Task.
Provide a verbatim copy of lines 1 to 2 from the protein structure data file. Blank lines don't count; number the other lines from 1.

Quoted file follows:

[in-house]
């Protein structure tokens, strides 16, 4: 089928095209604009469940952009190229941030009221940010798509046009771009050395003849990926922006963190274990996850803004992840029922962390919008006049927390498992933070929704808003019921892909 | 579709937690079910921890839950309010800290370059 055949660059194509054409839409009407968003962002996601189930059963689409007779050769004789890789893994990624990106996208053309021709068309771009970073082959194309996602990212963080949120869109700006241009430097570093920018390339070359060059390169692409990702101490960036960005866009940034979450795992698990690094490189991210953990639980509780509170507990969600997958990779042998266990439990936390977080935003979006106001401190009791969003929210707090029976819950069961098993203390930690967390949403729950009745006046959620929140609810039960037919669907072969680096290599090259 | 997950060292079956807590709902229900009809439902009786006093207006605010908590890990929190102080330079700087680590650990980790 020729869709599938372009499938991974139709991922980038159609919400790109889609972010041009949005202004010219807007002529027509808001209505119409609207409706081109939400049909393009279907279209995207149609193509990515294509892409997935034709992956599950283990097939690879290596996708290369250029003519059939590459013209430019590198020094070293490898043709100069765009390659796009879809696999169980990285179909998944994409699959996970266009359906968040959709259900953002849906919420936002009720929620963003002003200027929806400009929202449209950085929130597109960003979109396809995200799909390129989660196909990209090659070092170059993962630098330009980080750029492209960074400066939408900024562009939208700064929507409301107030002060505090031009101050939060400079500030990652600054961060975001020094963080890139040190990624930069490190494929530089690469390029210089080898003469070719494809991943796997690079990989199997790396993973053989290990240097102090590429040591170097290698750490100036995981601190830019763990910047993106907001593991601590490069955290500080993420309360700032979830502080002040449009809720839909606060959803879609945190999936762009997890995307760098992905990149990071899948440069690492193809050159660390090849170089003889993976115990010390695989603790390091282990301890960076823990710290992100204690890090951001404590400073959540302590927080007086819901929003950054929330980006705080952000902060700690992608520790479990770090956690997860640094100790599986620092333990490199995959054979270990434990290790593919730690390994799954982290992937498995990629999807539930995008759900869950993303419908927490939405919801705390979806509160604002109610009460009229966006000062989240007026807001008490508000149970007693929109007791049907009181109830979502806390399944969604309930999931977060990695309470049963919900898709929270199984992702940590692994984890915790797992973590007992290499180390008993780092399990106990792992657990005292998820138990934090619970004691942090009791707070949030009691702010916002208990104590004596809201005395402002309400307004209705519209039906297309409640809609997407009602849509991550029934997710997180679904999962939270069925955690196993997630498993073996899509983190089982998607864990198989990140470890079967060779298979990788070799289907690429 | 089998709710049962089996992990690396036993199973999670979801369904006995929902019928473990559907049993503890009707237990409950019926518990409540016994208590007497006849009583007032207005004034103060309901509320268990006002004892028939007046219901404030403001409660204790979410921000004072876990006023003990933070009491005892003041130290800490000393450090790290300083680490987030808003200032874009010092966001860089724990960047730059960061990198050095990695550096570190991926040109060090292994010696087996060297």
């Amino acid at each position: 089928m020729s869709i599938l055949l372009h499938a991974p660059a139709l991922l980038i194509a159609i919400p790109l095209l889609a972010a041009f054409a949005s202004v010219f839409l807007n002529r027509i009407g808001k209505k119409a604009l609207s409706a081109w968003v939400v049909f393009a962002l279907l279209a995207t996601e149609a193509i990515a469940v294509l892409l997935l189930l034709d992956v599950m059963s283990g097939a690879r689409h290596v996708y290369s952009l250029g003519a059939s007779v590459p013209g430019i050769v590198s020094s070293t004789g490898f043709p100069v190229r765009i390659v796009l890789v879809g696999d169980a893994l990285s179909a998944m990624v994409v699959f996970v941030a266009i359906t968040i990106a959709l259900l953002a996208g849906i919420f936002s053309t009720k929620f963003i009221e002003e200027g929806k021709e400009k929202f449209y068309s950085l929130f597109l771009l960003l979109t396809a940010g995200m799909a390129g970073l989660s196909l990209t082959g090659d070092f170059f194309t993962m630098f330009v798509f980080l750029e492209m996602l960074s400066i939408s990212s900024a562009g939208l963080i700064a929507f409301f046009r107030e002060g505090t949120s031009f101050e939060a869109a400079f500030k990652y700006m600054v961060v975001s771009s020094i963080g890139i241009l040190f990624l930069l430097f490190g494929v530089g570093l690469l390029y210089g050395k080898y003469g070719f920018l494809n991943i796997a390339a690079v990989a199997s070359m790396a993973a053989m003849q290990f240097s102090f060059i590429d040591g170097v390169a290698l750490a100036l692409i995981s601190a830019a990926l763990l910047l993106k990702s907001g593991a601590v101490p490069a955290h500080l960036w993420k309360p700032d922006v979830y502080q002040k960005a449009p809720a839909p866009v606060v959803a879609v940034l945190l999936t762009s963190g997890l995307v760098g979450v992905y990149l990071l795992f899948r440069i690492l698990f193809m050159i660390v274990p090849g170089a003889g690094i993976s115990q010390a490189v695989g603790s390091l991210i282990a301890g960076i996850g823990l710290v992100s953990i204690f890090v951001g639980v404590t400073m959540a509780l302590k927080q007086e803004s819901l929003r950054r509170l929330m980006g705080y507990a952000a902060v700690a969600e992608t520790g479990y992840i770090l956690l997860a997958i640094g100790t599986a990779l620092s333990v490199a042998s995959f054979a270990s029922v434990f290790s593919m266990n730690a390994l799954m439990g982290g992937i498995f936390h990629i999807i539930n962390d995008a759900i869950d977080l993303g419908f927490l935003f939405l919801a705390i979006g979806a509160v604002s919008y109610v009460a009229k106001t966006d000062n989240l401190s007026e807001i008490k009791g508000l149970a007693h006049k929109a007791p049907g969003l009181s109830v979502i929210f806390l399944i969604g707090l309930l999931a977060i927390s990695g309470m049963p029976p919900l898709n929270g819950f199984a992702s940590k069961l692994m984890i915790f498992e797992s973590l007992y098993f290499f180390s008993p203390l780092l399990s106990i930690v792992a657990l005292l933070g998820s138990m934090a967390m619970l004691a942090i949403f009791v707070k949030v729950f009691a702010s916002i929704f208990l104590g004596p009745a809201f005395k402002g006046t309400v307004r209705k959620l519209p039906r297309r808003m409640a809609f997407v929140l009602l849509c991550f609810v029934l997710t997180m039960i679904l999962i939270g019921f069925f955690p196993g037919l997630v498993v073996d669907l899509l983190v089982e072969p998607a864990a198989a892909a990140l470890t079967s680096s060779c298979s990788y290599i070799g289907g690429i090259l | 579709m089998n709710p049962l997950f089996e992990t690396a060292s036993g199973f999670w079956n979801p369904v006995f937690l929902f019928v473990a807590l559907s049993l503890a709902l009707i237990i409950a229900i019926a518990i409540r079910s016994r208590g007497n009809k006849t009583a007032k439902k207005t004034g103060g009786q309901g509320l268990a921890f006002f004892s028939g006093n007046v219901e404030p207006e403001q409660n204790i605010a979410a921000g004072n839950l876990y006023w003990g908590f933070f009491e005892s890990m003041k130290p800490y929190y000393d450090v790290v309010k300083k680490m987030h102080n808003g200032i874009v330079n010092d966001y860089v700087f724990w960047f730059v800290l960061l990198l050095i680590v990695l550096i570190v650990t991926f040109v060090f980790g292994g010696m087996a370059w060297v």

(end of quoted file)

[in-house]
């Protein structure tokens, strides 16, 4: 089928095209604009469940952009190229941030009221940010798509046009771009050395003849990926922006963190274990996850803004992840029922962390919008006049927390498992933070929704808003019921892909 | 579709937690079910921890839950309010800290370059 055949660059194509054409839409009407968003962002996601189930059963689409007779050769004789890789893994990624990106996208053309021709068309771009970073082959194309996602990212963080949120869109700006241009430097570093920018390339070359060059390169692409990702101490960036960005866009940034979450795992698990690094490189991210953990639980509780509170507990969600997958990779042998266990439990936390977080935003979006106001401190009791969003929210707090029976819950069961098993203390930690967390949403729950009745006046959620929140609810039960037919669907072969680096290599090259 | 997950060292079956807590709902229900009809439902009786006093207006605010908590890990929190102080330079700087680590650990980790 020729869709599938372009499938991974139709991922980038159609919400790109889609972010041009949005202004010219807007002529027509808001209505119409609207409706081109939400049909393009279907279209995207149609193509990515294509892409997935034709992956599950283990097939690879290596996708290369250029003519059939590459013209430019590198020094070293490898043709100069765009390659796009879809696999169980990285179909998944994409699959996970266009359906968040959709259900953002849906919420936002009720929620963003002003200027929806400009929202449209950085929130597109960003979109396809995200799909390129989660196909990209090659070092170059993962630098330009980080750029492209960074400066939408900024562009939208700064929507409301107030002060505090031009101050939060400079500030990652600054961060975001020094963080890139040190990624930069490190494929530089690469390029210089080898003469070719494809991943796997690079990989199997790396993973053989290990240097102090590429040591170097290698750490100036995981601190830019763990910047993106907001593991601590490069955290500080993420309360700032979830502080002040449009809720839909606060959803879609945190999936762009997890995307760098992905990149990071899948440069690492193809050159660390090849170089003889993976115990010390695989603790390091282990301890960076823990710290992100204690890090951001404590400073959540302590927080007086819901929003950054929330980006705080952000902060700690992608520790479990770090956690997860640094100790599986620092333990490199995959054979270990434990290790593919730690390994799954982290992937498995990629999807539930995008759900869950993303419908927490939405919801705390979806509160604002109610009460009229966006000062989240007026807001008490508000149970007693929109007791049907009181109830979502806390399944969604309930999931977060990695309470049963919900898709929270199984992702940590692994984890915790797992973590007992290499180390008993780092399990106990792992657990005292998820138990934090619970004691942090009791707070949030009691702010916002208990104590004596809201005395402002309400307004209705519209039906297309409640809609997407009602849509991550029934997710997180679904999962939270069925955690196993997630498993073996899509983190089982998607864990198989990140470890079967060779298979990788070799289907690429 | 089998709710049962089996992990690396036993199973999670979801369904006995929902019928473990559907049993503890009707237990409950019926518990409540016994208590007497006849009583007032207005004034103060309901509320268990006002004892028939007046219901404030403001409660204790979410921000004072876990006023003990933070009491005892003041130290800490000393450090790290300083680490987030808003200032874009010092966001860089724990960047730059960061990198050095990695550096570190991926040109060090292994010696087996060297």